Ernst Mayr, one of the twentieth century’s greatest biologists, died yesterday at the age of 100. During his 80-year career in evolutionary biology, Mayr helped create the "Modern Synthesis" that knit genetics, paleontology, and systematics together under the umbrella of Darwinian evolution. Virtually all of modern biology owes a tremendous debt to Mayr and his colleagues in the Synthesis (e.g., Wright, Dobzhansky, Stebbins).
Beyond that debt, Mayr occupied a unique place in modern biology due to the breadth of his work. He pioneered the analysis of species diversity and the role of geographic separation in speciation. But most importantly in my view, Mayr sharpened our understanding of the philosophical issues underlying the Darwinian conception of the natural world. His 1959 article, Typological and Population Thinking, was the first recognition that Darwin had ushered in not just a new scientific theory but one that relied upon a new way of understanding variation and change. Mayr noted that the shift from "typological" to "population" thinking, or in other terminology, the rejection of Aristotelian essentialism, was crucial to understanding how variation was causal in evolution, instead of merely noise around unchanging "kinds" or "types." This realization is deeply woven into modern biology, even if this lesson has yet failed to completely penetrate Western culture and common sense.
Furthermore, Mayr wrote widely and deeply about the history and philosophy of biology. His Growth of Biological Thought remains a key resource and my well-thumbed copy occupies pride of place on my biology shelves. In his historical and philosophical work, Mayr also fought against the teleological tradition both in biology and in Western culture. The following made a deep impression upon me, both in scientific and political outlook:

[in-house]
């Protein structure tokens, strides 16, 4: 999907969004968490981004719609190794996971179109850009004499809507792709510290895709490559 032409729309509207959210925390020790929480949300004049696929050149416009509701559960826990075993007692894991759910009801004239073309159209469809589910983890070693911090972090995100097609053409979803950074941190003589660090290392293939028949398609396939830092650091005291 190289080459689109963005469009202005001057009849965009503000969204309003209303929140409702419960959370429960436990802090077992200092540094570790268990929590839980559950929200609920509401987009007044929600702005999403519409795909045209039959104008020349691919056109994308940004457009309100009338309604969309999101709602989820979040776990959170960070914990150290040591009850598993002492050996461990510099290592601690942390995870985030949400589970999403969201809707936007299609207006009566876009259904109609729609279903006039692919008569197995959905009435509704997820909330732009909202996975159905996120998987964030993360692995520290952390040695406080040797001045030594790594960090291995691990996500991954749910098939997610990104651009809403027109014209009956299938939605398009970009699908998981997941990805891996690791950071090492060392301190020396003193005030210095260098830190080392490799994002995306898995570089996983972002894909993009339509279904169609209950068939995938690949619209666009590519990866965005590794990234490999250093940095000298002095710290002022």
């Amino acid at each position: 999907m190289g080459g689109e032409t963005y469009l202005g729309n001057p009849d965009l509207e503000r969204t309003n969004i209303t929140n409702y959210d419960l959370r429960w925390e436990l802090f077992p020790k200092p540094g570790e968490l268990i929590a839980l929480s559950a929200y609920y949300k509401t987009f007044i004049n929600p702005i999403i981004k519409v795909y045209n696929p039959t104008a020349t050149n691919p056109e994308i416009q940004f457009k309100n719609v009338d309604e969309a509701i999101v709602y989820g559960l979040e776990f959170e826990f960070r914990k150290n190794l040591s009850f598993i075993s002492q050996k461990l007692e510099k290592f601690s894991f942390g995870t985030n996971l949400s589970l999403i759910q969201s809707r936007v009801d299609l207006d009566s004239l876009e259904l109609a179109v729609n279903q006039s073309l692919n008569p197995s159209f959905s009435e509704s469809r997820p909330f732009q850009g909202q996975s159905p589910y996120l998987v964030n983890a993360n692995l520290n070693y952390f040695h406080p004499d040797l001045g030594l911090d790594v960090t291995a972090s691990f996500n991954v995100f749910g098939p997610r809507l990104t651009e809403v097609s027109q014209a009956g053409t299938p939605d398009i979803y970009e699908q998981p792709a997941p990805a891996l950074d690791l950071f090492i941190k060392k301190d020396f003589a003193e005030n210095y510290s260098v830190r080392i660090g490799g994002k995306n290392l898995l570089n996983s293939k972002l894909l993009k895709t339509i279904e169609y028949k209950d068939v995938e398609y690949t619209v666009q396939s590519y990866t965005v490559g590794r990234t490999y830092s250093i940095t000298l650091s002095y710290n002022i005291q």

In the case of teleology, Darwin clearly placed a burden upon us. We can no longer rely on the assumption that no matter what we do, everything will surely in due time become better and better….Even though Voltaire in his satire Candide exaggerated the thinking of a cosmic teleologist, there is no doubt that there is no validity whatsoever in any form of panglossianism. If we want to have a better world, it is up to us to take the necessary steps. We must revise our ethical principles. We must begin to think more of the future of mankind as a whole, or even simply of the future of our community, our population, and take the necessary steps even though they may be painful for the individual. This lesson is perhaps the most difficult consequence of Darwin’s theories. (1)
Truly, Ernst Mayr was a giant among scientists. He was of a generation when one man, particularly one with his breadth of intellect and interests, could help radically transform the entire field of biological endeavor. Few do so, but Mayr did, and left biology a much richer discipline for his 80 years of thought, observation, and dedication.
(1) Mayr 1995, "Darwin’s Impact on Modern Thought," Proceedings of the American Philosophical Society, p. 317-325.